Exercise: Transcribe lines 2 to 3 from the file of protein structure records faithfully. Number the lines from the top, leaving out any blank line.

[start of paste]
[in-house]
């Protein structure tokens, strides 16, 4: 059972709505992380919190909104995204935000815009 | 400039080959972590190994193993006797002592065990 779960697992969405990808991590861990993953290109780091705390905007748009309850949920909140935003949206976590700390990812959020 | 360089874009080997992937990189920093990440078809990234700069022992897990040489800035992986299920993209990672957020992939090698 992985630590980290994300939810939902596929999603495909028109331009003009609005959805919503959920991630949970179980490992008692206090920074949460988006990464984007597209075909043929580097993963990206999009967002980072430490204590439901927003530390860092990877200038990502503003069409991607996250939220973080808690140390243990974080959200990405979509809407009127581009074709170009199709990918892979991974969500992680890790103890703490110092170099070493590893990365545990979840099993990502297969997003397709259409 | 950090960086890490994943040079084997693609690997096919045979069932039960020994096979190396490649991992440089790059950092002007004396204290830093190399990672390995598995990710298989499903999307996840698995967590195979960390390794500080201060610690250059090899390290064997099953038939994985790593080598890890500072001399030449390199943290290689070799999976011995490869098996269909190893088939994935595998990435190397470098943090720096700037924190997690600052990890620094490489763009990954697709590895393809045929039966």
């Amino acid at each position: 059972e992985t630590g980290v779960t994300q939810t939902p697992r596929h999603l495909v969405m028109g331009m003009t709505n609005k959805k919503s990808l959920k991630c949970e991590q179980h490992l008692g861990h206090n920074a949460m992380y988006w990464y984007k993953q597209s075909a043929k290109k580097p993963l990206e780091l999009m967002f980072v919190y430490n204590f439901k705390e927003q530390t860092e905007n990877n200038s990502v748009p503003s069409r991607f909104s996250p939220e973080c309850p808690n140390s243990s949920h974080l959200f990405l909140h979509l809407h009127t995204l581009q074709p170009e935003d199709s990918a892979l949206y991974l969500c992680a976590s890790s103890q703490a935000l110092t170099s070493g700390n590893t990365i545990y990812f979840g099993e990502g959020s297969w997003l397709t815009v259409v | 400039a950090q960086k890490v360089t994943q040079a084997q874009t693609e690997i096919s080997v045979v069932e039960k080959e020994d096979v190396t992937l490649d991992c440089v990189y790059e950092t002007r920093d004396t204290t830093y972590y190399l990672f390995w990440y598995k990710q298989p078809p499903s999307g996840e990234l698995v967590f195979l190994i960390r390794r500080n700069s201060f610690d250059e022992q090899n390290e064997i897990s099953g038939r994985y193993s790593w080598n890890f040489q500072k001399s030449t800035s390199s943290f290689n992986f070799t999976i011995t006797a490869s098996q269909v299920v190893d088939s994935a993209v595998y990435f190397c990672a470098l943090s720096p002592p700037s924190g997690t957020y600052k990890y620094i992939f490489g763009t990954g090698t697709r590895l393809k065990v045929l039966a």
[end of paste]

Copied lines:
């Protein structure tokens, strides 16, 4: 059972709505992380919190909104995204935000815009 | 400039080959972590190994193993006797002592065990 779960697992969405990808991590861990993953290109780091705390905007748009309850949920909140935003949206976590700390990812959020 | 360089874009080997992937990189920093990440078809990234700069022992897990040489800035992986299920993209990672957020992939090698 992985630590980290994300939810939902596929999603495909028109331009003009609005959805919503959920991630949970179980490992008692206090920074949460988006990464984007597209075909043929580097993963990206999009967002980072430490204590439901927003530390860092990877200038990502503003069409991607996250939220973080808690140390243990974080959200990405979509809407009127581009074709170009199709990918892979991974969500992680890790103890703490110092170099070493590893990365545990979840099993990502297969997003397709259409 | 950090960086890490994943040079084997693609690997096919045979069932039960020994096979190396490649991992440089790059950092002007004396204290830093190399990672390995598995990710298989499903999307996840698995967590195979960390390794500080201060610690250059090899390290064997099953038939994985790593080598890890500072001399030449390199943290290689070799999976011995490869098996269909190893088939994935595998990435190397470098943090720096700037924190997690600052990890620094490489763009990954697709590895393809045929039966």
């Amino acid at each position: 059972e992985t630590g980290v779960t994300q939810t939902p697992r596929h999603l495909v969405m028109g331009m003009t709505n609005k959805k919503s990808l959920k991630c949970e991590q179980h490992l008692g861990h206090n920074a949460m992380y988006w990464y984007k993953q597209s075909a043929k290109k580097p993963l990206e780091l999009m967002f980072v919190y430490n204590f439901k705390e927003q530390t860092e905007n990877n200038s990502v748009p503003s069409r991607f909104s996250p939220e973080c309850p808690n140390s243990s949920h974080l959200f990405l909140h979509l809407h009127t995204l581009q074709p170009e935003d199709s990918a892979l949206y991974l969500c992680a976590s890790s103890q703490a935000l110092t170099s070493g700390n590893t990365i545990y990812f979840g099993e990502g959020s297969w997003l397709t815009v259409v | 400039a950090q960086k890490v360089t994943q040079a084997q874009t693609e690997i096919s080997v045979v069932e039960k080959e020994d096979v190396t992937l490649d991992c440089v990189y790059e950092t002007r920093d004396t204290t830093y972590y190399l990672f390995w990440y598995k990710q298989p078809p499903s999307g996840e990234l698995v967590f195979l190994i960390r390794r500080n700069s201060f610690d250059e022992q090899n390290e064997i897990s099953g038939r994985y193993s790593w080598n890890f040489q500072k001399s030449t800035s390199s943290f290689n992986f070799t999976i011995t006797a490869s098996q269909v299920v190893d088939s994935a993209v595998y990435f190397c990672a470098l943090s720096p002592p700037s924190g997690t957020y600052k990890y620094i992939f490489g763009t990954g090698t697709r590895l393809k065990v045929l039966a």